The Global African: Attack on the Poor and Resentment Towards Mo’Ne Davis
In this episode of teleSUR’s The Global African, host Bill Fletcher, Jr. looks at the U.S. budgetary process and the resentment directed towards a 13-year-old African-American female athlete
BILL FLETCHER, HOST, THE GLOBAL AFRICAN: Today on The Global African, we’ll discuss the current budget talks in the United States, resentment towards a thirteen-year-old black girl.
That’s today on The Global African. I’m your host, Bill Fletcher. Thanks for joining us. Don’t go anywhere.
It’s that time of the year again, when Congress and the White House attempt to pass a budget for the coming fiscal year. The budget process has been very contentious in recent years, and 2015 looks to be no different.
Congress, controlled by a very mean-spirited Republican Party, has crafted yet another series of budget proposals that would seriously hurt the poor and working classes. The proposals include significant cuts to nutritional programs, Pell Grants, a full repeal of Obamacare subsidies, privatization of Medicare, and potential cuts to social security.
Spending cuts weren’t for everyone, however, as the Pentagon saw a large increase in funding to its already bloated budget. Budget analysts predict the proposals will result in more poverty, millions of people losing their insurance, and yet another transfer of income to the super-rich.
The White House’s version of the budget doesn’t look very promising either. While the administration proposes a few modest increases to social spending, this level of funding pales in comparison to public demand. A majority of people in the United States support an aggressive jobs program targeting environmental and infrastructure needs, cuts to defense spending, taxing the rich, and more funding for education.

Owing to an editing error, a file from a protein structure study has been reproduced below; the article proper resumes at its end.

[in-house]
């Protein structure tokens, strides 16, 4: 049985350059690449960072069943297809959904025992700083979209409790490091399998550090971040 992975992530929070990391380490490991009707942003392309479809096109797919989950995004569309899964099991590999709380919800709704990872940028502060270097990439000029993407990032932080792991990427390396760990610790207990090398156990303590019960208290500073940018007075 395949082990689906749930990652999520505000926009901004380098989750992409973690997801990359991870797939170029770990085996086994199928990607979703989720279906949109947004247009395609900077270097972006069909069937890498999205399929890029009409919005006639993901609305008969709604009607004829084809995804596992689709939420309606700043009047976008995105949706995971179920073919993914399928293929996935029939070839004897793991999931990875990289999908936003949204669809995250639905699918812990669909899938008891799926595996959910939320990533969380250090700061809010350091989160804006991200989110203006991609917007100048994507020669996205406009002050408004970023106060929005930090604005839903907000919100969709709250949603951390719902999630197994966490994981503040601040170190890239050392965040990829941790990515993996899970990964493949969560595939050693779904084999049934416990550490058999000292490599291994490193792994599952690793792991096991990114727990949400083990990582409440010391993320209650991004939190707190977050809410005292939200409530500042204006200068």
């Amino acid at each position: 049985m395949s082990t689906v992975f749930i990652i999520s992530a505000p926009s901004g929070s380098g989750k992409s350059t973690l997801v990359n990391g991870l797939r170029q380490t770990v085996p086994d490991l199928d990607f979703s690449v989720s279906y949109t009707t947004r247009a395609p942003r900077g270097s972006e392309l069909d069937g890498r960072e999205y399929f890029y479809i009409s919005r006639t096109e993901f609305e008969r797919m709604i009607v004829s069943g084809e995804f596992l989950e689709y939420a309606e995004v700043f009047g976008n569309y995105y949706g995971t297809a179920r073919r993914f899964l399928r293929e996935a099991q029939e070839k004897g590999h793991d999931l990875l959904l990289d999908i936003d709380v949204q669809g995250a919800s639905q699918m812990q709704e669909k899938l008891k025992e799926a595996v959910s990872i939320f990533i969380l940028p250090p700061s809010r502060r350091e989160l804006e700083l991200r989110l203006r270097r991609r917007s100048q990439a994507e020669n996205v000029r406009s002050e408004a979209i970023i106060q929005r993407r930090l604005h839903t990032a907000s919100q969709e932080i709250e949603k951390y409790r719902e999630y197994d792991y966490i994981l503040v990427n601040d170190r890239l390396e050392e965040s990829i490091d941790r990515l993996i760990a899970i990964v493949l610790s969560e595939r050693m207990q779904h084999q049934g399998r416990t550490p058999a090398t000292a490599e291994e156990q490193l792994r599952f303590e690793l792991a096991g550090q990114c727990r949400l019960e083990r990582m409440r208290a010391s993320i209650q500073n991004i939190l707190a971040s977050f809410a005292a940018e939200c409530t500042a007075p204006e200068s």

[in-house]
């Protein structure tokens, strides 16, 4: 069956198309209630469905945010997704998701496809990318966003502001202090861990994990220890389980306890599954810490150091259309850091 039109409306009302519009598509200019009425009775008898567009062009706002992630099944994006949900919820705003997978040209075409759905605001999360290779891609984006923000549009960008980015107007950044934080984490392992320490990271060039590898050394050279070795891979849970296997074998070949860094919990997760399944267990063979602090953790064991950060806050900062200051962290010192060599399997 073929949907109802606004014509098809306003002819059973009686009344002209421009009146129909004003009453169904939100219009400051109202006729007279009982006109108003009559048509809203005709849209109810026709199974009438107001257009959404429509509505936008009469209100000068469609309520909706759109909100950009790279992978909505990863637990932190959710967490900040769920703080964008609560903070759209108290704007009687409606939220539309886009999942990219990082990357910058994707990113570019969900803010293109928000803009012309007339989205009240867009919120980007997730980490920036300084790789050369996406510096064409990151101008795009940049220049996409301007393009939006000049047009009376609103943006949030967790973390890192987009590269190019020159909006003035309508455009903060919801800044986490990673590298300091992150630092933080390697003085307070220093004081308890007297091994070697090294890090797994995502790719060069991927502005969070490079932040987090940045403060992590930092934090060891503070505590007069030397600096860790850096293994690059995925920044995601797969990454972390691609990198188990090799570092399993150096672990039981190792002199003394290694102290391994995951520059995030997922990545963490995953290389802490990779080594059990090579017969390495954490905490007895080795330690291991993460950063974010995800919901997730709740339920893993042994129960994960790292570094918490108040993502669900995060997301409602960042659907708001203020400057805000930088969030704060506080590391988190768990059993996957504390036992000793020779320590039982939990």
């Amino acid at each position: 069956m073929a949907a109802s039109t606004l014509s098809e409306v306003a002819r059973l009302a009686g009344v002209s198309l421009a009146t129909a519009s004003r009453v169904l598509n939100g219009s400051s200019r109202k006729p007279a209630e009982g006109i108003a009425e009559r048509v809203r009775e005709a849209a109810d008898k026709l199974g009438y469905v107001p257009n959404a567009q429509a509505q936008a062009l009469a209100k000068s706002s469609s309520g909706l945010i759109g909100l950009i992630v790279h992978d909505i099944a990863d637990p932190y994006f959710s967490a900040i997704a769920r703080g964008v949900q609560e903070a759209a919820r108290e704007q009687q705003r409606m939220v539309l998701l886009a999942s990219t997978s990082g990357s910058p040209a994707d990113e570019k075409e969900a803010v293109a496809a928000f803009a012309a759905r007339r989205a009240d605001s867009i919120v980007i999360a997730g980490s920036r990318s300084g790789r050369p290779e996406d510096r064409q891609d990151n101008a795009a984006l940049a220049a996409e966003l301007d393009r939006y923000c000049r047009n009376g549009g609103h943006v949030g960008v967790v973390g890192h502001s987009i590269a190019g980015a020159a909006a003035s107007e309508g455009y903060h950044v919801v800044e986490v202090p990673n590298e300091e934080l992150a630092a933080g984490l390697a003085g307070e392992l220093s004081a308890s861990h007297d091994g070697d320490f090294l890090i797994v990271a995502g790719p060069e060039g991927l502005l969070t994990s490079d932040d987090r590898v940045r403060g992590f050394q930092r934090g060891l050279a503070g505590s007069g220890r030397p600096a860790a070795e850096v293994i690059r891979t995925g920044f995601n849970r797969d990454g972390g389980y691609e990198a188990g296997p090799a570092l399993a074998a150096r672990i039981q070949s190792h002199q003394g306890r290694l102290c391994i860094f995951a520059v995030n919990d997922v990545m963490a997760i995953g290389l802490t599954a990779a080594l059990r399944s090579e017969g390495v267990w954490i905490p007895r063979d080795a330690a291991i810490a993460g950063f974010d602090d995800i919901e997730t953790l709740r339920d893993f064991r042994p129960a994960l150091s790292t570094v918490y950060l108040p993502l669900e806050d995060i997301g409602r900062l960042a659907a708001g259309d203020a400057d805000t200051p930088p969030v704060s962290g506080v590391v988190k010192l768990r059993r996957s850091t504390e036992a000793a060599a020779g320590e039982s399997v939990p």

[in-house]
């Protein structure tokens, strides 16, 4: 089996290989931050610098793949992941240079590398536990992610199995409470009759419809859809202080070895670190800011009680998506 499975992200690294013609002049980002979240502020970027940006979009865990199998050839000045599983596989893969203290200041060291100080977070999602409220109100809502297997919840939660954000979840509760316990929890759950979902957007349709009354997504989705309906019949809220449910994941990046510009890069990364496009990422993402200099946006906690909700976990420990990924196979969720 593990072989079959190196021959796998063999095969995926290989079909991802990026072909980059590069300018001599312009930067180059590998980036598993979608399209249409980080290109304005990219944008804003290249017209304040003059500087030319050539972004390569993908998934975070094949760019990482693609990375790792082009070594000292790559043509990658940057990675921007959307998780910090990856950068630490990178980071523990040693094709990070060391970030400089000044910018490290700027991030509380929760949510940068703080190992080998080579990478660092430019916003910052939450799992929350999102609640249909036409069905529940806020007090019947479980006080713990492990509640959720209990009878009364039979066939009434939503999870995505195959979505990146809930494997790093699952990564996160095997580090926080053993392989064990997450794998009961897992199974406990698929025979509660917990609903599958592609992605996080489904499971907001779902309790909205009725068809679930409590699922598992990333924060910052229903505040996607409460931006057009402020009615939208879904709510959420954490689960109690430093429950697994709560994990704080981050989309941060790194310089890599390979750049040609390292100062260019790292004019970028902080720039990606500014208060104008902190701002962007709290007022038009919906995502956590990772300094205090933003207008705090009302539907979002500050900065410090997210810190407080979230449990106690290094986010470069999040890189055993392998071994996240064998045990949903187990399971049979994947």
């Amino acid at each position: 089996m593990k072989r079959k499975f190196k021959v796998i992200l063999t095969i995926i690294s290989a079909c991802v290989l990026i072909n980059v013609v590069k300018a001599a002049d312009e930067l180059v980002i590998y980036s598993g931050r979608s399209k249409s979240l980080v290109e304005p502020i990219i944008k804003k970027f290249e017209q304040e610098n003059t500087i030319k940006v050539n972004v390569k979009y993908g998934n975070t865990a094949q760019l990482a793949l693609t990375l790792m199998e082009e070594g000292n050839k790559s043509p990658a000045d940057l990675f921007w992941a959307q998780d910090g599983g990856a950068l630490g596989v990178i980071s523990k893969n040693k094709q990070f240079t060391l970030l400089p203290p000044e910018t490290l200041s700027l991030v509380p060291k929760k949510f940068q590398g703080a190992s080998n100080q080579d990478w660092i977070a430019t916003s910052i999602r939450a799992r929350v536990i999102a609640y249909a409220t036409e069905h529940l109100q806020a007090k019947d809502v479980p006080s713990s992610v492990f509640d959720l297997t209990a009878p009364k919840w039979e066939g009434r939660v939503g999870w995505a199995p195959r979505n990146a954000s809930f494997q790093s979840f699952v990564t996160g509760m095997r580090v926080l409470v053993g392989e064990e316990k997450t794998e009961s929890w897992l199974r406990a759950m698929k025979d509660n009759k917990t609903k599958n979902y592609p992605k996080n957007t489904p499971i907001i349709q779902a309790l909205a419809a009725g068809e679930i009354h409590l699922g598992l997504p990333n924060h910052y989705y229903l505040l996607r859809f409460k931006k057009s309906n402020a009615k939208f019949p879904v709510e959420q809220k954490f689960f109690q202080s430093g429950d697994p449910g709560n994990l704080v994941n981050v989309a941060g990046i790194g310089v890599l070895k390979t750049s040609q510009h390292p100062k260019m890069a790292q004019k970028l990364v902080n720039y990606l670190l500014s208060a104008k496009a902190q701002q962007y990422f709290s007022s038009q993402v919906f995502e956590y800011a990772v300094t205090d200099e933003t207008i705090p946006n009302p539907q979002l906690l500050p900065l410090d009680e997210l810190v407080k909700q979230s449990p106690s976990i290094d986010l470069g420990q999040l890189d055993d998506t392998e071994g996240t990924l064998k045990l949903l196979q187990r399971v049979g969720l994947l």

What will it take to transfer public demand into legislative action? How do we counter the right wing’s assault on poor and working-class people?
We’re joined today with our panel of Dr. Tara Bynum and Dr. Lester Spence. Dr. Bynum is a native of Baltimore and assistant professor of English at Towson University. And Dr. Spence has returned to join us, an associate professor of political science in Africana studies at Johns Hopkins University, where he specializes in the study of black, racial, and urban politics in the wake of a neoliberal turn.
Welcome to the program.
DR. LESTER SPENCE, PROF. AFRICANA STUDIES, JOHNS HOPKINS U.: Thanks for having me.
FLETCHER: As we were chatting earlier, I’m struck by the audacity of the Republicans. It doesn’t seem like they can ever–I don’t know why I’m not entirely surprised; at the same time, I’m stunned by the level of audacity in terms of the pushback. I mean, when people have said that they want to repeal the 20th century, I mean, that is exactly how it feels. I mean, what’s your take on these negotiations, or so-called negotiations?